Sun Design Remodeling's conversion of a circa 1960's split-level into a neoclassical-style residence will be open to the public Saturday, April 29 and Sunday, April 30 from 11a.m.-5 p.m. The home, located at 9117 Glenbrook Road in Fairfax, was judged the best entire house remodel ($250,000-$500,000 range) in 11 states by the National Association of the Remodeling Industry (NARI). The remodeler added 300 square feet on the left side of the house, introduced a front veranda and elaborated the exterior in a new architectural language.
Photo by Greg Hadley
A remodeled home judged the best-of-category in an 11-state competition will be open to the public Saturday, April 29 and Sunday, April 30 from 11 a.m. to 5 p.m. The house at 9117 Glenbrook Road in the Mantua section of Fairfax is owned by Jack and Marie Torre.
Originally a split-level, Sun Design Remodeling converted the circa 1960s structure into a spacious neo-classical style residence. In March, the National Association of the Remodeling Industry (NARI) named the renovation the “best entire house remodeling” ($250,000- $500,000 range) in the southeastern U.S., a region that ranges from Florida to the District of Columbia.
The award was conferred in conjunction with NARI's annual “Contractor of the Year” (COTY) competition.
The Torres, who had purchased the original brick and siding split level in 1984, had been looking for a larger home when a meeting with a Sun Design consultant persuaded them that the original structure could be expanded despite earlier assessments to the contrary.
“We'd been told we couldn't add-on to the rear because of set-back restrictions,” Jack Torre said. “But the bigger problem was a six-foot roof overhang in front, and the seven steps required to walk from the ground level foyer to the primary living area. Because of this, we thought we were prohibited from enlarging the foyer, or expanding our living space around the kitchen.”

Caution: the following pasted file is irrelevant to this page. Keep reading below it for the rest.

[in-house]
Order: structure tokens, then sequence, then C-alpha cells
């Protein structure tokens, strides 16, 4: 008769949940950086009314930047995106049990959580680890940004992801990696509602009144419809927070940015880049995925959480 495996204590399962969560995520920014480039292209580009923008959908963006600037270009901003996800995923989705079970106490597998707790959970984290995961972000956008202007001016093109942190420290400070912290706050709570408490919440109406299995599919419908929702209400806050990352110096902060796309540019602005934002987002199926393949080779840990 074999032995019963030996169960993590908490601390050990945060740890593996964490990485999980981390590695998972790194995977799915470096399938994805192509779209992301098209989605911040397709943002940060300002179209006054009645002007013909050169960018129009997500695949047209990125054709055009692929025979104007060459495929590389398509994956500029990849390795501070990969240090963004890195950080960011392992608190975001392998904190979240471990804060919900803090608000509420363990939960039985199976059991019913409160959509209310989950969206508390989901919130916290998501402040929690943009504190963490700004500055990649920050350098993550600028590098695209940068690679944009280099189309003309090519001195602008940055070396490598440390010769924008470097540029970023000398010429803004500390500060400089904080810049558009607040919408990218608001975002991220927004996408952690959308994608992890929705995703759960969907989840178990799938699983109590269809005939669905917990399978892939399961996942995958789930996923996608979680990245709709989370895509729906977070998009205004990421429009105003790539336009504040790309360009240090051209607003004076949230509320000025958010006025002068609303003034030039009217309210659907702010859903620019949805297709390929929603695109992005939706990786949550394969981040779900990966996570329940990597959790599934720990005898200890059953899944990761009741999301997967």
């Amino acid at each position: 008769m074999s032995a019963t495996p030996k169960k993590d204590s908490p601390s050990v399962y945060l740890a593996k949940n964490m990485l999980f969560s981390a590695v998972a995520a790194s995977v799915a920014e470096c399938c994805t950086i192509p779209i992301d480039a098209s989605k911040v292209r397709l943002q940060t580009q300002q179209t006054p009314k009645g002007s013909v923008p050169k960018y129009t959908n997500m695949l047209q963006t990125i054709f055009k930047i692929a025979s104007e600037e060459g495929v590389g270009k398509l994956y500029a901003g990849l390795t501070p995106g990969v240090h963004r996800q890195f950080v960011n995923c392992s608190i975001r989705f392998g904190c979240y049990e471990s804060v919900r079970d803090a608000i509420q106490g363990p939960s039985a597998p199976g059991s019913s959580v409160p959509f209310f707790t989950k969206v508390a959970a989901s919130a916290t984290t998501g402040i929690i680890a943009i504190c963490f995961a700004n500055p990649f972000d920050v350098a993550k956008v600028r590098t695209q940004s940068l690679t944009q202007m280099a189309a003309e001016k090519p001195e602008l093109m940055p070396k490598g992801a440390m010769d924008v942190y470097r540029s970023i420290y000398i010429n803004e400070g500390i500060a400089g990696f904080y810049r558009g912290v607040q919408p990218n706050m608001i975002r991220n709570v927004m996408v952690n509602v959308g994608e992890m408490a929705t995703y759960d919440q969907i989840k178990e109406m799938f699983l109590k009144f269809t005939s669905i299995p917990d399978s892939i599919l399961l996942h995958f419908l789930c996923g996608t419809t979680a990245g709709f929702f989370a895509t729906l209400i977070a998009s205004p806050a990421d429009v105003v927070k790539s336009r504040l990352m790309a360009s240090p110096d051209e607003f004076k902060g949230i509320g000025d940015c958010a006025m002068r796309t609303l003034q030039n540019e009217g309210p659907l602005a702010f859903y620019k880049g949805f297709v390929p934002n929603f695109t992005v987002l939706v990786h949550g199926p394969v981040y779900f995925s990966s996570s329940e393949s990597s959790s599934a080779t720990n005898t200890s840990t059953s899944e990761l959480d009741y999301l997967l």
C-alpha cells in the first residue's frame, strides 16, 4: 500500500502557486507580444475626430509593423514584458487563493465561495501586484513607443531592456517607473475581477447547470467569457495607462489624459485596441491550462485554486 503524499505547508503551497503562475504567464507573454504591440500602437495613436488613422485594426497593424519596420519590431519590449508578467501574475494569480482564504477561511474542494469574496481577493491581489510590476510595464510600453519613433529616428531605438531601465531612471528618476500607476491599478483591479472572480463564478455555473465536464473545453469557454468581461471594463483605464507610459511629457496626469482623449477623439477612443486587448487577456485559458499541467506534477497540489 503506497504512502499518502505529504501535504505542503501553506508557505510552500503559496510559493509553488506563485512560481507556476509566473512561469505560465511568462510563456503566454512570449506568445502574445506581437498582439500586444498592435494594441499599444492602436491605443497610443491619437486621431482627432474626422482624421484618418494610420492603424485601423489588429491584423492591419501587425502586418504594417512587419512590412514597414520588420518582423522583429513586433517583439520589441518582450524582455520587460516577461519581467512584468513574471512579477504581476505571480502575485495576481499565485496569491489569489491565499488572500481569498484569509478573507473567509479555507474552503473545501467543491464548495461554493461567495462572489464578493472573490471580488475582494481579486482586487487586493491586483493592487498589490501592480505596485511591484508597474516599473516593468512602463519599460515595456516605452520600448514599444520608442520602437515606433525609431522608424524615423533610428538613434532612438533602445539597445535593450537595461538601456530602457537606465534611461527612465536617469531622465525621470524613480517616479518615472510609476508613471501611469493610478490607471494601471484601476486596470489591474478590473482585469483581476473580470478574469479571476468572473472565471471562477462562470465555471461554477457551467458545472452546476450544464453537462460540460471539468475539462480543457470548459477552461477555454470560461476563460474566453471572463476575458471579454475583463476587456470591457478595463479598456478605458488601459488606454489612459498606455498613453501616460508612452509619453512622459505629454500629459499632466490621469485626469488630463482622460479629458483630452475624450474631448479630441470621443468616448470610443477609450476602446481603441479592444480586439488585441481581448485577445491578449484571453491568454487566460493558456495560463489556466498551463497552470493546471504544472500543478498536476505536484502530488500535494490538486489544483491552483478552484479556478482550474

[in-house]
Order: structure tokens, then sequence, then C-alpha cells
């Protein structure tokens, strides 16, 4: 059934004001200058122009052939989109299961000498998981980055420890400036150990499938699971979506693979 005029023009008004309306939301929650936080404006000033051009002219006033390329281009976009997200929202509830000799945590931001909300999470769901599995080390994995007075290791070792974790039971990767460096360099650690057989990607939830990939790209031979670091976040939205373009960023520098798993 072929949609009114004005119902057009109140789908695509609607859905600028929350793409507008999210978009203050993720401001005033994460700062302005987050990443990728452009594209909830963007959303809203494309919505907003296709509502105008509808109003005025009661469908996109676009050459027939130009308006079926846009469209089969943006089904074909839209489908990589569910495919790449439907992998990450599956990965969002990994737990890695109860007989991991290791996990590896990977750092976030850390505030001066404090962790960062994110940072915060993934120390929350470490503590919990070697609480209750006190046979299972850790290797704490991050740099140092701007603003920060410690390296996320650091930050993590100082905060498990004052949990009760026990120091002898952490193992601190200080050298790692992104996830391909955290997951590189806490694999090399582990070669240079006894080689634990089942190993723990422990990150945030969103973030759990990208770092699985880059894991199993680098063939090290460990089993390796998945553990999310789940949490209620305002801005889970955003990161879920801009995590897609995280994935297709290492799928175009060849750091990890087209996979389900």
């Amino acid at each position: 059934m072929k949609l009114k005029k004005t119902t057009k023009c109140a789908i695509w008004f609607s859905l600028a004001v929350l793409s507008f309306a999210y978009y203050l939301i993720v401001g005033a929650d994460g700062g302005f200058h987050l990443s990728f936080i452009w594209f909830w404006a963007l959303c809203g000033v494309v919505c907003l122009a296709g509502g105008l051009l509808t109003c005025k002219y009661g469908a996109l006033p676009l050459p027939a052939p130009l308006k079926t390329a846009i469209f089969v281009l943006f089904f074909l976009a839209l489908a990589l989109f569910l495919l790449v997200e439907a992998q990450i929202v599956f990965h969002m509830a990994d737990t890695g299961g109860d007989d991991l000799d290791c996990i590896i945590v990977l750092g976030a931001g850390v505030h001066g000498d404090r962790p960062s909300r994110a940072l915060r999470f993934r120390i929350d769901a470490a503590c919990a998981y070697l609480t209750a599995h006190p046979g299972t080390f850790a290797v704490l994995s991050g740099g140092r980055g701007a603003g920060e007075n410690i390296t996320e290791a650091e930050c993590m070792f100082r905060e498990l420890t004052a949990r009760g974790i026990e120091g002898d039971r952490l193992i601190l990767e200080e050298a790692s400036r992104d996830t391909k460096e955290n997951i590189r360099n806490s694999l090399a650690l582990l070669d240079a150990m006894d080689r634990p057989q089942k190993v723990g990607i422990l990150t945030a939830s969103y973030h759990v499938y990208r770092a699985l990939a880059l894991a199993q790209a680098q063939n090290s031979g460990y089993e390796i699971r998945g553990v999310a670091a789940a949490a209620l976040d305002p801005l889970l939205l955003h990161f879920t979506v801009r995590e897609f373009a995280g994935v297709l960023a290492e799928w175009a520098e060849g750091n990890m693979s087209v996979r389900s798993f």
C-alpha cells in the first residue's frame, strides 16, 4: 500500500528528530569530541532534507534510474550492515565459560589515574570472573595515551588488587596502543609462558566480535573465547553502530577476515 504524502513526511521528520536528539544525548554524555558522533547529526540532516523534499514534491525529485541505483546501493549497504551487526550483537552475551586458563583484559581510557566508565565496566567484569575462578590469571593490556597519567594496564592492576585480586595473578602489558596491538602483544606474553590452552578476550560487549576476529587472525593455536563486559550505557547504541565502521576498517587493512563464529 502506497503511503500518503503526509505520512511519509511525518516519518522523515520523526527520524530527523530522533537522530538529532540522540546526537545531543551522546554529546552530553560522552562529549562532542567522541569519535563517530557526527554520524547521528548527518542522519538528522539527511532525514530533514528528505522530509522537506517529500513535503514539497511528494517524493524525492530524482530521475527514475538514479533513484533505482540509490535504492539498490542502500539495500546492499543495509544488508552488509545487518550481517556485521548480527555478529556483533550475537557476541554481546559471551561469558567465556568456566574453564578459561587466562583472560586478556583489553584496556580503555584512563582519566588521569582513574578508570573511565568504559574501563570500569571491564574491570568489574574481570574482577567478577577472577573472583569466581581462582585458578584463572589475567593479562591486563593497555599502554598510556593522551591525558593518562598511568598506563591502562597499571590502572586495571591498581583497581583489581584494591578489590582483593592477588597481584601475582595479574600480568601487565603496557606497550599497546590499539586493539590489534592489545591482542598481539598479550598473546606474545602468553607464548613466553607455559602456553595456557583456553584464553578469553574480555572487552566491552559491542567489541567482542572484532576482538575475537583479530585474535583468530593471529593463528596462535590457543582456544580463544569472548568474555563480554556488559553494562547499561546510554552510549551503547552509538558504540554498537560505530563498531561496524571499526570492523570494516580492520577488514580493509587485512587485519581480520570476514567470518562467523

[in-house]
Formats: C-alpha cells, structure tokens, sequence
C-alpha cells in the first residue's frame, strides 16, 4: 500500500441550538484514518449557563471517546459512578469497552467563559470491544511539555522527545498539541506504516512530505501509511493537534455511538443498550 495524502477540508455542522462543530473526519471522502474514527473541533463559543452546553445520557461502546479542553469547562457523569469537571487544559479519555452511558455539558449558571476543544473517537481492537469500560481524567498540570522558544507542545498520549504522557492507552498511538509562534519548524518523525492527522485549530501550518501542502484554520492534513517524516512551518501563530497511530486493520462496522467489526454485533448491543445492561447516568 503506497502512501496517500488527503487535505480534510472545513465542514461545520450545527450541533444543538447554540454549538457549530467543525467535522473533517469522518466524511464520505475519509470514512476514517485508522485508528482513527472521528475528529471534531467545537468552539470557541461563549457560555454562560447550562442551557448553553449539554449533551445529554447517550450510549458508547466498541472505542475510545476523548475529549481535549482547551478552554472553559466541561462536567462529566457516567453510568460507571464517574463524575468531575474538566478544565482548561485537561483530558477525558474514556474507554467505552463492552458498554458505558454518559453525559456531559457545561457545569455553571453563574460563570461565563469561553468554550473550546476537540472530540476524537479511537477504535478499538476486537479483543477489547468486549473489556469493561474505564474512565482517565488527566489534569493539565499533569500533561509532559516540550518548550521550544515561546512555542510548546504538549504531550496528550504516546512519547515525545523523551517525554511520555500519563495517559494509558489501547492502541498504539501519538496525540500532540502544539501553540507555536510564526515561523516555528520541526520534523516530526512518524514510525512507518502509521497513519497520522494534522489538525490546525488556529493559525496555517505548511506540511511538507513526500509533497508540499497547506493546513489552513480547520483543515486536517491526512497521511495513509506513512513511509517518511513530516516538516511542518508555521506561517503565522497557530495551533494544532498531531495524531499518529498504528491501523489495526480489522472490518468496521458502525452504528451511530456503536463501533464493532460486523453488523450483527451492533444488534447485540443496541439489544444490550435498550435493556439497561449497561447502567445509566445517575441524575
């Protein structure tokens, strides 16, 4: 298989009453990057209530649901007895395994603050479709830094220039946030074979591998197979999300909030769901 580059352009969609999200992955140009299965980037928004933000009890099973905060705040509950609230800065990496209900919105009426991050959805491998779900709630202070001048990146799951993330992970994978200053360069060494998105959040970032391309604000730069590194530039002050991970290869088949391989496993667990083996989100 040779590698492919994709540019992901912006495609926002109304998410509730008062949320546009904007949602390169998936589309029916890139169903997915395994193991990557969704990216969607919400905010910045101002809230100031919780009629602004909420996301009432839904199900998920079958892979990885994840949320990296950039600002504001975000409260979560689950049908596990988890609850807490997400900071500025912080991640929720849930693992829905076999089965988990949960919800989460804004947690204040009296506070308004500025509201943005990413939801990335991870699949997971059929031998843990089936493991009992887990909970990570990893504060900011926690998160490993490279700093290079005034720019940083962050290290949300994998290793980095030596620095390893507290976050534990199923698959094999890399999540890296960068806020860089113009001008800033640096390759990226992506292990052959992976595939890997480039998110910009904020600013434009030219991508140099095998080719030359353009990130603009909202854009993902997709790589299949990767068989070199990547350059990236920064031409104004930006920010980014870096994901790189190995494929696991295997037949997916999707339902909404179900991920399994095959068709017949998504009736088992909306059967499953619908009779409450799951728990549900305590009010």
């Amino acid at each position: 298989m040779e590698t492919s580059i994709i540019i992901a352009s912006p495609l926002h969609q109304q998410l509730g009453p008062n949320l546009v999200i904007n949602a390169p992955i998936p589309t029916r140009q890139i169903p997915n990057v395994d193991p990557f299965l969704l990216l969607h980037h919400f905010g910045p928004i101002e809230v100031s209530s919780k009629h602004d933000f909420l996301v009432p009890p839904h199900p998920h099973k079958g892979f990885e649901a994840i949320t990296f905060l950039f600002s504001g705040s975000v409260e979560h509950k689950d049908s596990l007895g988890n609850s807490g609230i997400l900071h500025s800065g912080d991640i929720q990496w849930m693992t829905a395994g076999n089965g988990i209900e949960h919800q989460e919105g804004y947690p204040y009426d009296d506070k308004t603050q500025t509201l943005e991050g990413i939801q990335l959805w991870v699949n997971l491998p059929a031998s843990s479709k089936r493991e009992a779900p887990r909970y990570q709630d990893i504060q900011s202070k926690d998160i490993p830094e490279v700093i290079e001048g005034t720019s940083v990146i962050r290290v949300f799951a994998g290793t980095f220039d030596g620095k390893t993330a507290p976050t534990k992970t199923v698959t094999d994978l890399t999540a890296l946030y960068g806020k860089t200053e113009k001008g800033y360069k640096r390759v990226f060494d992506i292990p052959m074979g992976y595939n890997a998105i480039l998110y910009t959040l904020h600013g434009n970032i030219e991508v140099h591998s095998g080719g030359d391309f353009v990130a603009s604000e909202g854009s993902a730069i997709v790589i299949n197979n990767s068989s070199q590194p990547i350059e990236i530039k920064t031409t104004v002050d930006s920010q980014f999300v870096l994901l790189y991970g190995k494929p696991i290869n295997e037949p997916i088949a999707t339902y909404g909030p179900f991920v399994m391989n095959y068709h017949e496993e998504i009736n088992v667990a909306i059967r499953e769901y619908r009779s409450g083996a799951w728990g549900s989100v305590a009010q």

The 3,500-square-foot neo-classical style home now open for viewing showcases the kind of sweeping architectural re-invention that can occur when owners set their sights on longer occupancy.
In fact, as the Torres see it, the former property is no longer merely a house — it's their “long-term residence,” and one that is substantially more functional than they had ever thought possible.
“The prospect of lifelong occupancy invites people to create a more personalized living space” says Bob Gallagher, president of Sun Design Remodeling. “We find this kind of thinking much more common than in decades past.”
The Torres readily acknowledge the importance of Sun Design's vision — especially since they had hired architects on two separate occasions to develop plans that proved impossible to implement.
By contrast, the first meeting with Bob Gallagher generated several previously unconsidered options.
At the top of the list, the couple wanted a larger, more functional kitchen — and a larger dining room with distinctive formal elements, including a tray ceiling.
Plans also called for:
a dedicated family room with a view of the tree-lined backyard, and a spacious powder room;
a substantially enlarged gourmet kitchen with butler's pantry;
a new welcoming entrance to home's primary living area directly from the front door.
“The main structural solution entailed raising the front door to the home's primary living area,” Gallagher said. “This required extending the front foyer eight feet to get past the roof overhang. We also needed to re-design the front elevation to better rationalize the difference between the grade at ground-level and the home's main living area — a distance of about seven feet.”
What evolved was not merely a larger foyer, but a more appropriate architectural context for the whole in the form of a spacious, classically-apportioned front verandah that surrounds and presents the front entrance to the home.
The interior makeover revolves around two comparatively modest additions — albeit, enclosed spaces that substantially enlarge the home's main level.
The 44-square-foot foyer situated on a new front porch is aligned with a front door that opens directly into a center hall — setting up entry into the living room, or kitchen just a few feet beyond.
Meanwhile, the 300 square feet added on the home's west side houses a formal dining room and an adjacent rear-of-the house sitting area. The room includes a two-sided fireplace also visible in the living room. The enlarged kitchen accommodates a custom-designed banquette, and multiple storage pantries.
Sun Design Remodeling frequently sponsors design and remodeling seminars as well as tours of recently remodeled homes. Headquartered in Burke, Sun Design also maintains an office in McLean. See www.Sun DesignInc.com.
John Byrd (email@example.com) has been writing about home improvement for 30 years.